“Paper or Plastic?” It’s a simple question, but one that brings a whole pile of environmental controversy with it. Which is better for the environment? What is more practical? The best solution is to not have to decide between them at all. The movement to use reusable bags that are brought back to the store again and again has caught fire but needs help to really take off. This is not a problem that can be put off. It needs to be addressed and we have the technology to easily eliminate the problem. Although convenience may be sacrificed, all shoppers should use reusable grocery bags because plastic bags use precious resources, poison the environment, and harm wildlife.
Between 500 and 1,500 billion plastic shopping bags are used worldwide every year (Clapp, 2009). That’s 15,000 to 45,000 per second! 100 billion are used in the United States alone (3,000 a second). These massive quantities of bags require 12 million barrels of oil to create just the bags for the United States. That much oil could provide all the power needed by Fairbanks for 5 years! This is an unacceptable waste of resources. An argument could be made that plastic is recyclable and this is true, but plastic film is one of the least desirable materials to recycle. Less than 5% of bags are recycled, the rest go to landfills and the environment (Clapp, 2009).
Whether in the environment or the landfill, the bags take up to 1,000 years to break down, and when they do breakdown, it isn’t a good degradation. Instead of biodegrading, they go through a process called photodegradation. This means they break down to smaller pieces that are more dangerous for wildlife (Clapp, 2009). These tiny pieces infiltrate everything from the soil to the streams to the rivers to the oceans. When 60-80% of marine debris is plastic-based, there is no place for animals to hide. A whole plastic bag can harm a fish in a dramatic way by trapping or suffocating it. After photodegration, the fish can ingest many small pieces of plastic. These toxic plastics work their way up the food chain, and the concentration of plastic pollution increases as more waste is eaten by bigger fish. Eventually, these plastics will reach humans, and their effects on humans are not completely understood. The material of these bags was chosen for cheapness and strength, not environmental toxicity. These subtle hazards are far more deadly than the obvious ones.
Wildlife being harmed by plastics is not an isolated problem. Up to 86% of all sea turtles are affected by plastic debris due to the anatomy of their esophagus. They have a valve that allows the debris in but doesn’t let it out. Other animals have similarly amazingly high cases of plastic poisoning and damage. Plastic bags look very different underwater and are often mistaken for food sources such as jellyfish. When the turtle or fish goes for a meal it can be suffocated, or it can swallow the plastic. The plastic materials then sits in the stomach of the animal for years, taking up space that is needed for real food and nutrients.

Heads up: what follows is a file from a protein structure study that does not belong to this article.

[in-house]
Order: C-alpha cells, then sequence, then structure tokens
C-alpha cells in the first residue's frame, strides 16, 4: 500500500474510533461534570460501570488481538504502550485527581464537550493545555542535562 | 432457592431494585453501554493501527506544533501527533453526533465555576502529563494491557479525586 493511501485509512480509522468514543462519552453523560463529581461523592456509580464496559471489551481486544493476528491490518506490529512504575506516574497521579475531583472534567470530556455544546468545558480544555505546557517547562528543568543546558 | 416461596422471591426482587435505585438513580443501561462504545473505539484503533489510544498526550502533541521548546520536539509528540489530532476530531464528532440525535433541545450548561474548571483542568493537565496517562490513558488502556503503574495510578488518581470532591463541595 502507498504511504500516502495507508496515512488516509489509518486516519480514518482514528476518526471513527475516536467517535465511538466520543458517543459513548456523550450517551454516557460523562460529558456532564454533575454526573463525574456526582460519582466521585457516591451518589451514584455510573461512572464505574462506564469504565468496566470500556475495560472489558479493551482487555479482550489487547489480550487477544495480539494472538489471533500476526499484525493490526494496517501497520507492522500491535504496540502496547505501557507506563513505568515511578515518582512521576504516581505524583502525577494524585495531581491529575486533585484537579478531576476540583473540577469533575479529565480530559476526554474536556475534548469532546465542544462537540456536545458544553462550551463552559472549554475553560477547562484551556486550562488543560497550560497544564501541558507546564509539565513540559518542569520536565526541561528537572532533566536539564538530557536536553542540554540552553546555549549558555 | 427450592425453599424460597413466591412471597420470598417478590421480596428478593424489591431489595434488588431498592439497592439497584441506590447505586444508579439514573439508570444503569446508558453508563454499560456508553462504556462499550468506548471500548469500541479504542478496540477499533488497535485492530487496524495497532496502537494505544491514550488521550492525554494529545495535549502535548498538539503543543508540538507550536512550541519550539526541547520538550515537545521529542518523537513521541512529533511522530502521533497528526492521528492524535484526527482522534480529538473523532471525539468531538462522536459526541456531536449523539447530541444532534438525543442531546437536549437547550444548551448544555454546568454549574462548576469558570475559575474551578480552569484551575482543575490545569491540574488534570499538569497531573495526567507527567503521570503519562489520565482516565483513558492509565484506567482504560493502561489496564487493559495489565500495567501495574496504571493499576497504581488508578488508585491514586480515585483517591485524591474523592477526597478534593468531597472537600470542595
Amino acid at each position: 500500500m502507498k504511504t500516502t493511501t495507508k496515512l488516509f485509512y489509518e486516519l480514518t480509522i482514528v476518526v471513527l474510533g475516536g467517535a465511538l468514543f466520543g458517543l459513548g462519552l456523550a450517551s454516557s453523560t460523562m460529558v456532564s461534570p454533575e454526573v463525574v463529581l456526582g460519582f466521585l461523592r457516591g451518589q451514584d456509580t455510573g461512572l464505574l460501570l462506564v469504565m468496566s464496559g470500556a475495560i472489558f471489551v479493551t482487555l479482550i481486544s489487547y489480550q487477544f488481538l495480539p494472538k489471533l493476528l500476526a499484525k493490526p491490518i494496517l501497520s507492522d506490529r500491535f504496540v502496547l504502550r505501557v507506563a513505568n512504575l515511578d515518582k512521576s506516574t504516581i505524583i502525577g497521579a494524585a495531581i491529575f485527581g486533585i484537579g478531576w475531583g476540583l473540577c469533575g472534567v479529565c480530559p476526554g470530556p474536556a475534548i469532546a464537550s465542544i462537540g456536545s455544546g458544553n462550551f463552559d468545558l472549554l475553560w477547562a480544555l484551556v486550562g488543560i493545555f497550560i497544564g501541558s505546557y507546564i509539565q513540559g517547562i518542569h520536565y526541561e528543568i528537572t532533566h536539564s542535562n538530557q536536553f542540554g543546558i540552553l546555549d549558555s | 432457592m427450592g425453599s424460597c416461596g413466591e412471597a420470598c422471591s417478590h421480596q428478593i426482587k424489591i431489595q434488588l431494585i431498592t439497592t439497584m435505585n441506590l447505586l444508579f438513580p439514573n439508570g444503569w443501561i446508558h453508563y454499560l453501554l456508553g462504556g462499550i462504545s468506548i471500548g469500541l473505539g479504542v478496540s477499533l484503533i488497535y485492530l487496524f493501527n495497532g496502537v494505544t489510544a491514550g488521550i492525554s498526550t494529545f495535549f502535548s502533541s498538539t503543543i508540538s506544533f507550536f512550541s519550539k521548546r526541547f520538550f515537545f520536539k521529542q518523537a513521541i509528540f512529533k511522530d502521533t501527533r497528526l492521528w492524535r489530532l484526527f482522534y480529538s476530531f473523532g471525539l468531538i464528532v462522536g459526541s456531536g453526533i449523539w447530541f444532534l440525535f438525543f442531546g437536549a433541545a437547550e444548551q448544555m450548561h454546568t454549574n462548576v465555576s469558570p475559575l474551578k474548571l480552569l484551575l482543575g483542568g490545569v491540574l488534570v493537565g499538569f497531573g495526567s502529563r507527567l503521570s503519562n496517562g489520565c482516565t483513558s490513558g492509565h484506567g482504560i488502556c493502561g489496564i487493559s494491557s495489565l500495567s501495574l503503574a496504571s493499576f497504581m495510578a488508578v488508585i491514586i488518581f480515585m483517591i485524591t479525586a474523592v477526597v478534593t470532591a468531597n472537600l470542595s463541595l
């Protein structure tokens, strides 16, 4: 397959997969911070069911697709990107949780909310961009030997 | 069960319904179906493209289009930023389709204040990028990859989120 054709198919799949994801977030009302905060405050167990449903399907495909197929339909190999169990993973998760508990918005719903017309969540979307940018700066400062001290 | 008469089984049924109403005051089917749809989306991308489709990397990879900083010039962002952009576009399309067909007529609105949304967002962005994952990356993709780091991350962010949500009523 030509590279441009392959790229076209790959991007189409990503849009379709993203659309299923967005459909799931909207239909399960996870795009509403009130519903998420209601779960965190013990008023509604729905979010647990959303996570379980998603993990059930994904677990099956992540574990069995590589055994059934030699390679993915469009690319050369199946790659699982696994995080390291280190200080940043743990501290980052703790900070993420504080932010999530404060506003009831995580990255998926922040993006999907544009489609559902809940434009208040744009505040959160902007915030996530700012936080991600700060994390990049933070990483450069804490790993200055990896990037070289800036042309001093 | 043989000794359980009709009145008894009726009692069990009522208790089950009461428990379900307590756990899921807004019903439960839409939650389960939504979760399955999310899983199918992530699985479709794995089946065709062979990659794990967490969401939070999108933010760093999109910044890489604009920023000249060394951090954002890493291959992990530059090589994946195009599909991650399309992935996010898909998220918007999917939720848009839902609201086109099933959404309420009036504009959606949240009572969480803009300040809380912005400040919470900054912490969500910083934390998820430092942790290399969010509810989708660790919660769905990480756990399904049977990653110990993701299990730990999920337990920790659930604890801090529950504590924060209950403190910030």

So what are some solutions? Many communities worldwide are beginning steps to outlaw plastic bags; plastic bag manufactures are fighting back with biodegradable bags. Studies have shown though that these bags can take up to 3 years to decompose in the ocean (Müller, 2012). That is an unacceptable length of time. The best solution involves bags that don’t need to be disposed of at all. Reusable bags can be used hundreds of times, and every time a plastic bag would be thrown away, the reusable bag saves that oil, that ocean, that turtle. Even with reusable bags there is a difference in materials that should be used. Cotton bags are not the best choice. Cotton is a very destructive crop to grow and harvest. Hemp is a much better alternative than cotton. Hemp is very basic and easy to grow with little pesticides (Gibson, 2008). A hemp bag has little effect on the environment when it is made and when in use. The best part is after a hemp bag has been worn out, it will readily decompose.
By switching to reusable bags, (preferably hemp) every shopper can make a difference in the health of the environment and its inhabitants. The raw materials that are wasted on bags can be put to better uses and create wealth. The environment will benefit greatly from the stop of plastic debris pollution, and all the creatures of the world will profit. Just by using a reusable bag over and over, every shopper can save the world.
Clapp, J., & Swanston, L. (2009). Doing away with plastic shopping bags: international patterns of norm emergence and policy implementation. Environmental Politics, 18(3), 315-332. doi:10.1080/09644010902823717
Gibson, K. (2008). The Bag Idea. Journal Of Industrial Hemp, 13(1), 73-77. doi:10.1080/15377880801898741
Müller, C., Townsend, K., & Matschullat, J. (2012). Experimental degradation of polymer shopping bags (standard and degradable plastic, and biodegradable) in the gastrointestinal fluids of sea turtles. Science Of The Total Environment, 416464-467. doi:10.1016/j.scitotenv.2011.10.069